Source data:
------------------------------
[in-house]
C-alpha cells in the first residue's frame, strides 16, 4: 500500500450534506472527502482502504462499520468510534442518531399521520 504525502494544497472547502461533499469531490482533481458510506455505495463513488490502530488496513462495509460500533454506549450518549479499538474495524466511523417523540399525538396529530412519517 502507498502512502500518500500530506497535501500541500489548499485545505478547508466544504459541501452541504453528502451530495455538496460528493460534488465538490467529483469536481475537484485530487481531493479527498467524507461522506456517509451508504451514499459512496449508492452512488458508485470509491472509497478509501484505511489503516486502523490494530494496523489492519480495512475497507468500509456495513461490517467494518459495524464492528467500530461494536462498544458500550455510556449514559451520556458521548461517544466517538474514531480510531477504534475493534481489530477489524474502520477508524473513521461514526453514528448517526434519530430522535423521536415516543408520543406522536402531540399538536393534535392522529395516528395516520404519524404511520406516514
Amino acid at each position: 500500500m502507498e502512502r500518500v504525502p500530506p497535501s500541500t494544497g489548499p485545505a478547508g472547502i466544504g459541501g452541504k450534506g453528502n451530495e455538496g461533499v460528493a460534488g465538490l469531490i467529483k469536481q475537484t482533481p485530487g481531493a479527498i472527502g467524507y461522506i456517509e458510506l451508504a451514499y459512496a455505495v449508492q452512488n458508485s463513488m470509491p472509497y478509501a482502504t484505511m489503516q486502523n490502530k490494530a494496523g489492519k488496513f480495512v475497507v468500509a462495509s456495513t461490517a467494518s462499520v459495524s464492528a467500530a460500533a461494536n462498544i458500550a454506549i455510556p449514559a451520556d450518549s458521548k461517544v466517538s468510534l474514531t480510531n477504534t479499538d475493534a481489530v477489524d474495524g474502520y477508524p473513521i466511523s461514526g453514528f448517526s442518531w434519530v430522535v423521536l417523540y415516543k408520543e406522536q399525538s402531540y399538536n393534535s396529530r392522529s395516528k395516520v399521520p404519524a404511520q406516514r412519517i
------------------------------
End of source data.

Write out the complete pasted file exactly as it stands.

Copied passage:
[in-house]
C-alpha cells in the first residue's frame, strides 16, 4: 500500500450534506472527502482502504462499520468510534442518531399521520 504525502494544497472547502461533499469531490482533481458510506455505495463513488490502530488496513462495509460500533454506549450518549479499538474495524466511523417523540399525538396529530412519517 502507498502512502500518500500530506497535501500541500489548499485545505478547508466544504459541501452541504453528502451530495455538496460528493460534488465538490467529483469536481475537484485530487481531493479527498467524507461522506456517509451508504451514499459512496449508492452512488458508485470509491472509497478509501484505511489503516486502523490494530494496523489492519480495512475497507468500509456495513461490517467494518459495524464492528467500530461494536462498544458500550455510556449514559451520556458521548461517544466517538474514531480510531477504534475493534481489530477489524474502520477508524473513521461514526453514528448517526434519530430522535423521536415516543408520543406522536402531540399538536393534535392522529395516528395516520404519524404511520406516514
Amino acid at each position: 500500500m502507498e502512502r500518500v504525502p500530506p497535501s500541500t494544497g489548499p485545505a478547508g472547502i466544504g459541501g452541504k450534506g453528502n451530495e455538496g461533499v460528493a460534488g465538490l469531490i467529483k469536481q475537484t482533481p485530487g481531493a479527498i472527502g467524507y461522506i456517509e458510506l451508504a451514499y459512496a455505495v449508492q452512488n458508485s463513488m470509491p472509497y478509501a482502504t484505511m489503516q486502523n490502530k490494530a494496523g489492519k488496513f480495512v475497507v468500509a462495509s456495513t461490517a467494518s462499520v459495524s464492528a467500530a460500533a461494536n462498544i458500550a454506549i455510556p449514559a451520556d450518549s458521548k461517544v466517538s468510534l474514531t480510531n477504534t479499538d475493534a481489530v477489524d474495524g474502520y477508524p473513521i466511523s461514526g453514528f448517526s442518531w434519530v430522535v423521536l417523540y415516543k408520543e406522536q399525538s402531540y399538536n393534535s396529530r392522529s395516528k395516520v399521520p404519524a404511520q406516514r412519517i